You've likely been taught that birth (and life) is a lot like a maze—having to make the "right" choices in order to achieve a "good" birth. But what if there's another template for giving birth (and living) that removes those vocabulary words entirely and sets you up for peace, clarity, and empowerment?
The whole point of a maze is to find the way out, typically as quickly as possible. And yet, it's designed to frustrate and mislead you, with seemingly endless crossroads. Decision-making looks like "right or left" which quickly devolves into "right or wrong." You know you've taken a wrong turn if you hit a dead-end and have to back-track. That's typically what leads to anxiety, depression, and self-criticism. Sometimes you blame yourself, other times you blame the maze, or maybe even other circumstances. You get stuck in the "if only" game, wishing you could go back to that crossroads and make a different choice that would yield different results. Much of birth (and life) trauma happens here.
The goal of a labyrinth is quite different. Instead of trying to "escape" or "get out" you're seeking to go deeper and deeper into the heart and center. There is only one path, and so the decision-making changes. Instead of asking "right or wrong" you're asked—will I keep going? Just because there's one path, that doesn't mean it's all going to be smooth, perfect, beautiful, and ideal. It's not that that ONE path is ALL right—it's a fusion of everything. It's prickly, soft, light, dark, heavy, quiet, loud, smooth all mixed into one. Instead of asking us to "choose the right," labyrinths teach us to "choose the ripe," like a succulent fruit falling from the vine. When you choose that ripened fruit, the path unfolds before you. You can proclaim, "This is the choice that I made. So be it." That is the path.
If you don't want to give birth in a maze you can choose different rules. Consider an example. During labor, the nurse suggests breaking your waters. Is this a "right or wrong" scenario? Start by checking in with your brain—seek information, statistics, facts. Then, check in with your unique situation—where am I at, what is my body needing, how are things progressing? Then, check in with your feelings and intuition—how does this option feel? Ask for time and carve out privacy in that decision-making process. In that quiet, alone space you make a choice and then inform your provider. Now, once you've gone through that process, are you guaranteed a perfect outcome? Ugh. Unfortunately, no. Even after all your hard work and trusting your intuition. So this is where the mind-work comes in. Living in a labyrinthine way is not a guarantee of getting what you want, but rather teaching you a different way of responding to what happens. It gives you permission to say, "I did all I could do. I made a choice based on the information I had in the moment. I felt really good about it at the time." You own that. In a labyrinth, there's no such thing as moving backward. Even if that choice to break waters somehow spiraled into an emergency c-section, you will be very tempted to regret your choice. Instead of betraying yourself every time you make a choice and it doesn't play out the way you'd like—instead you honor your past self. You offer her compassion and grace. AND, you can still learn from those choices.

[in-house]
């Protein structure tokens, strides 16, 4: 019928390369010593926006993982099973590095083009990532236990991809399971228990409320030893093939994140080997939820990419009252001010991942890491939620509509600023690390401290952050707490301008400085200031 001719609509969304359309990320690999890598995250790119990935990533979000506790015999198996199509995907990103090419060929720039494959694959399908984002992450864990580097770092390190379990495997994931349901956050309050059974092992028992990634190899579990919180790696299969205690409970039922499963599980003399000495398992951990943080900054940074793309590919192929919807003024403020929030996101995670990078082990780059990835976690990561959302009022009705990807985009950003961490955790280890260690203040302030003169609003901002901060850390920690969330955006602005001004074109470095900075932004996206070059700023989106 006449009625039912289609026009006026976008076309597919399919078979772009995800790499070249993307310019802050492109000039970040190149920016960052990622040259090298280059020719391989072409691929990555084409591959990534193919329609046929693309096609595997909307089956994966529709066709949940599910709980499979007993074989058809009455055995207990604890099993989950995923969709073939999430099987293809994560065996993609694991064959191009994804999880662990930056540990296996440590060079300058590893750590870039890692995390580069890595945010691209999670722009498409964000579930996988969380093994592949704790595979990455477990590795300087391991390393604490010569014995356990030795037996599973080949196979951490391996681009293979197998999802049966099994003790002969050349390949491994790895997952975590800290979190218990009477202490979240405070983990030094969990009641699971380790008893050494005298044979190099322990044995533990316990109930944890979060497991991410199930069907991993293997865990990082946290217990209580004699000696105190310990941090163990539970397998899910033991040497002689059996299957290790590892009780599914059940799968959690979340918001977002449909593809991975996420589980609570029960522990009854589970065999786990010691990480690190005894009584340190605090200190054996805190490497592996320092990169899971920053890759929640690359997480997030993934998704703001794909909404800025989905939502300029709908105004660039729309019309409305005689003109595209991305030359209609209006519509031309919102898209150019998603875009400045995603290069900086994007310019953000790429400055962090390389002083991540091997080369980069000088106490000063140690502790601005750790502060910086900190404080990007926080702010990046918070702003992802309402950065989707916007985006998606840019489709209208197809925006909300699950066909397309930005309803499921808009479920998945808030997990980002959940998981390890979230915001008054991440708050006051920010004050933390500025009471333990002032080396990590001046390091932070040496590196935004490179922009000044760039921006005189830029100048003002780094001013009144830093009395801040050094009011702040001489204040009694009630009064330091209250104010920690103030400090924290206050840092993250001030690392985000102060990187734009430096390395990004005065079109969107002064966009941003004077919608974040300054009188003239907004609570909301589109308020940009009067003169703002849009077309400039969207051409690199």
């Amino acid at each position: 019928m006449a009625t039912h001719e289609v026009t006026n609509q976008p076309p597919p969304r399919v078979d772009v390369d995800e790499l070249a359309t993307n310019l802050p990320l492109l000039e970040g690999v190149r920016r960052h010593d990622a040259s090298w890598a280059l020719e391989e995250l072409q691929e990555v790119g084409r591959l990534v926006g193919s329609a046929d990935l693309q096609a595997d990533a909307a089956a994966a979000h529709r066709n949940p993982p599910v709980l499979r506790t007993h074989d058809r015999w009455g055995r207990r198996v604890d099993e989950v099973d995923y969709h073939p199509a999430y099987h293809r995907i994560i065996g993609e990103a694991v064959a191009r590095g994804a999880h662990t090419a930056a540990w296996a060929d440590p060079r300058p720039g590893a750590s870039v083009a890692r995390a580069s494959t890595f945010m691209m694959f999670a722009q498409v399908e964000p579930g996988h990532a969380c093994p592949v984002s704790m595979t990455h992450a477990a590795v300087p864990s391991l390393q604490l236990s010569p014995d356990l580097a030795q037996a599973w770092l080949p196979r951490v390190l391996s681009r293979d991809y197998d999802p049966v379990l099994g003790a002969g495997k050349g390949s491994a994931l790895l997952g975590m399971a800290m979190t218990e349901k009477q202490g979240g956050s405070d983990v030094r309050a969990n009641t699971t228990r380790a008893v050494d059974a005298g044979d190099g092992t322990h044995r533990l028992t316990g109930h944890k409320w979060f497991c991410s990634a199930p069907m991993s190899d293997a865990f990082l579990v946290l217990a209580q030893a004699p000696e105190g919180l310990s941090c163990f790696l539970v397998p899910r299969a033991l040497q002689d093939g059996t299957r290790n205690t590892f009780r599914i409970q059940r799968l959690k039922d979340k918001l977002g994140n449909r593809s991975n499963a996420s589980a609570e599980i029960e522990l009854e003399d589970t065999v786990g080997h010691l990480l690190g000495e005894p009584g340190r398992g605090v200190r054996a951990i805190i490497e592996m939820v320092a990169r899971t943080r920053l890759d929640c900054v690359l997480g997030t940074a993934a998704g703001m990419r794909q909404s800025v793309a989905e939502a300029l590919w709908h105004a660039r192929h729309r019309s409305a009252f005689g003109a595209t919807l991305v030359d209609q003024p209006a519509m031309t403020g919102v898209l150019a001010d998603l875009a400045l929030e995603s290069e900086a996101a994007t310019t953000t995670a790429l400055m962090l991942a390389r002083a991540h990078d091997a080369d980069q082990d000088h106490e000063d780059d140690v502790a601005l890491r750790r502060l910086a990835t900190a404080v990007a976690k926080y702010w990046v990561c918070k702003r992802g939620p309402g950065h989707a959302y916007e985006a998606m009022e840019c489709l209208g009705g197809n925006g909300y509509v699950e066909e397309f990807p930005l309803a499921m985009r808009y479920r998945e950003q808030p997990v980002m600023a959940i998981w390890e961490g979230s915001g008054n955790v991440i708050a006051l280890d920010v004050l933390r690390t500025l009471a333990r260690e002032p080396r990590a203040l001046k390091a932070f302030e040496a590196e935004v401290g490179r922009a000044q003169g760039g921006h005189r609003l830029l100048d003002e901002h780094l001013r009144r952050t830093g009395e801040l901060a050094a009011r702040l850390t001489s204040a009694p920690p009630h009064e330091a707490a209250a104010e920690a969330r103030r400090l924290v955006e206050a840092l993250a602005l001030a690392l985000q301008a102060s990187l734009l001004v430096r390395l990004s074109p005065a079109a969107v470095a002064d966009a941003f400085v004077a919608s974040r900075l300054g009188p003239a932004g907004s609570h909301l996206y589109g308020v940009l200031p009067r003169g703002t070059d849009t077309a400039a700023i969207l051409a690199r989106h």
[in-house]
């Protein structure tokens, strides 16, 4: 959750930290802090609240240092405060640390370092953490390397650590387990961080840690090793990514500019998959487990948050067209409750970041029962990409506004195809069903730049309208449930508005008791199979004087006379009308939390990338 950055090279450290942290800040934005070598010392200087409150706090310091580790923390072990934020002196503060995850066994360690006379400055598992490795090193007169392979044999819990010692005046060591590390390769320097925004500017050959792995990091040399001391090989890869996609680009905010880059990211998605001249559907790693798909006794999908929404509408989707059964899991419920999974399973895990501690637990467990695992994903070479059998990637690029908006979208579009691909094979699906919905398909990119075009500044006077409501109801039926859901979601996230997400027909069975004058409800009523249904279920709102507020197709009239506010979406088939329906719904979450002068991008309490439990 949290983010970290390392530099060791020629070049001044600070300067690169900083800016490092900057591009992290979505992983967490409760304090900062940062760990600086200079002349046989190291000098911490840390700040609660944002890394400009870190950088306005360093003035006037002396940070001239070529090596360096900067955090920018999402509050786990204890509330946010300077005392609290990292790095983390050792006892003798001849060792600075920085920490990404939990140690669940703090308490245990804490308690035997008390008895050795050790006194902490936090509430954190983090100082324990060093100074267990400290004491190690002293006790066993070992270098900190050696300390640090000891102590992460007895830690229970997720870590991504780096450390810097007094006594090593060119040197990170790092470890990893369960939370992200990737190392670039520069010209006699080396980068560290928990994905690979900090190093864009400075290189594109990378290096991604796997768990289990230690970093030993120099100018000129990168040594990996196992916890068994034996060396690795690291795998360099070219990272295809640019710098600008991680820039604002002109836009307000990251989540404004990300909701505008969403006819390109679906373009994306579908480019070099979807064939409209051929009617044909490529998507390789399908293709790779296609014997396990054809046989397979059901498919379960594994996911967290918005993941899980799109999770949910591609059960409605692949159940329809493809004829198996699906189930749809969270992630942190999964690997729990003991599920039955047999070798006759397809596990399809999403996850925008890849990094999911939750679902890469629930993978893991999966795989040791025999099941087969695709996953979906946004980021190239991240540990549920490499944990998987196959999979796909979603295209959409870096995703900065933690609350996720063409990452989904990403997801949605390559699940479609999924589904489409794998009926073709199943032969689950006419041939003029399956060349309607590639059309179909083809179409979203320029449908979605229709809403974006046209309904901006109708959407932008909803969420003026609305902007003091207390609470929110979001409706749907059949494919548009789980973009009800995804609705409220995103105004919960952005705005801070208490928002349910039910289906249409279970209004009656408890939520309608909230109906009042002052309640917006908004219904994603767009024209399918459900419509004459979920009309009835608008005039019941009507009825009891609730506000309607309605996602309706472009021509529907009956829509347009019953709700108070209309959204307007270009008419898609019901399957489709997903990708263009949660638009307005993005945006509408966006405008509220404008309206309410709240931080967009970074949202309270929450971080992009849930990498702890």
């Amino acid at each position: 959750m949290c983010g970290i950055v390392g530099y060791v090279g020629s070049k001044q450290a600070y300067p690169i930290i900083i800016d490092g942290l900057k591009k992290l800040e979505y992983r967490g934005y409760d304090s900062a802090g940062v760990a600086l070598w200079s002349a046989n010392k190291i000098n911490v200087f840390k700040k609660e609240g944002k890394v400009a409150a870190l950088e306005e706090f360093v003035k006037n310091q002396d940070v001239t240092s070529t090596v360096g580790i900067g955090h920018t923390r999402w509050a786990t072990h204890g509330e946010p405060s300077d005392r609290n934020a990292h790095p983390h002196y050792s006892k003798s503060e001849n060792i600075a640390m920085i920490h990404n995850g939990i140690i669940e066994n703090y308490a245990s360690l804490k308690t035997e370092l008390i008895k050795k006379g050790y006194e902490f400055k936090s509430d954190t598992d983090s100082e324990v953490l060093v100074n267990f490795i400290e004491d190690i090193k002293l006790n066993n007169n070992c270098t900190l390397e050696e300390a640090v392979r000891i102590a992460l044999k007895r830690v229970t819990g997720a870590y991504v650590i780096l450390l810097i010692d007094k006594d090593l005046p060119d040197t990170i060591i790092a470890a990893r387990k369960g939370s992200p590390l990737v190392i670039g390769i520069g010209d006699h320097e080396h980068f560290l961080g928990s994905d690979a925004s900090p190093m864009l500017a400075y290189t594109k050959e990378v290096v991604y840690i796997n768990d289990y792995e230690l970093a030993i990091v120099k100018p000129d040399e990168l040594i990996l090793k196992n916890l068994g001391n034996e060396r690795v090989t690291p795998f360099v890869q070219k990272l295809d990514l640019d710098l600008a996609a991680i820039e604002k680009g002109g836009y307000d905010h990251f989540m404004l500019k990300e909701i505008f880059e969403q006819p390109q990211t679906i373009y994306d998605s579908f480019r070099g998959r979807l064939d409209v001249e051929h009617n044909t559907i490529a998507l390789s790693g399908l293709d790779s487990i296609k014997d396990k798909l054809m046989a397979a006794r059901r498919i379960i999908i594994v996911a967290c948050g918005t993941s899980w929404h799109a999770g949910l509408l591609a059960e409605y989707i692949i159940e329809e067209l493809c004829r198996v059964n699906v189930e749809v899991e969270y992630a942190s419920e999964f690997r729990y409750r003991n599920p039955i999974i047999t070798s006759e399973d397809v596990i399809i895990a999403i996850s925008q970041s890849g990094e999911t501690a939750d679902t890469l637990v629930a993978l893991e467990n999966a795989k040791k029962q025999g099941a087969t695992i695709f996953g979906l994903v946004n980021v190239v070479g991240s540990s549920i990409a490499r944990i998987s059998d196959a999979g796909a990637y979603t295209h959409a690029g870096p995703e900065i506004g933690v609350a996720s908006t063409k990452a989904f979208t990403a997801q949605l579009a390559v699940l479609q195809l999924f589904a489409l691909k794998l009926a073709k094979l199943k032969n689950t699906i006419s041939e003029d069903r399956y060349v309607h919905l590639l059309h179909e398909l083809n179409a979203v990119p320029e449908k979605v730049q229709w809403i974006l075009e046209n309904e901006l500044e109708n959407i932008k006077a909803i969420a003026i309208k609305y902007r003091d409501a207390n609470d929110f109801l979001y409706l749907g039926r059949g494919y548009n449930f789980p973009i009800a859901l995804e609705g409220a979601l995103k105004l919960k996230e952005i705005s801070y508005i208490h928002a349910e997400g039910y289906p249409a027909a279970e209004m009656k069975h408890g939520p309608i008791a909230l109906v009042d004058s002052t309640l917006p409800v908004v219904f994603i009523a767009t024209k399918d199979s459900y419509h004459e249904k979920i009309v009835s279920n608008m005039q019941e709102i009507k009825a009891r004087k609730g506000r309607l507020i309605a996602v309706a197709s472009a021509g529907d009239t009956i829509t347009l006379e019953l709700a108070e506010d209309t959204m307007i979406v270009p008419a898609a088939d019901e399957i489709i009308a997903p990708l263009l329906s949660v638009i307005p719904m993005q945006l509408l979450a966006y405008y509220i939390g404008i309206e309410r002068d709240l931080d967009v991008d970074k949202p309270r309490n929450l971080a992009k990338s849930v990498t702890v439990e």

Labyrinths can be found in many different ancient cultures: Christian, Pagan, Native American, and Greek mythology to name a few. In the Christian tradition you can find labyrinths on the floors of cathedrals to represent the journey to the Holy Land. You can walk or finger-trace a labyrinth to make any kind of journey in your life, and certainly birth is one of those. It will play with your idea of progress, because labyrinths are not linear but circular. Instead of trying to make a plan and go from point A to point B in a straight line, labyrinths teach you to circle in and away, to move closer and then wind out, and circuitously make your way to the center. It teaches us to cherish the journey itself and not to fixate too strongly on the destination.
References from this episode:
Labyrinth of Birth, by Pam England
If you'd like to learn more about Stephanie's work, please visit www.bhavabirth.com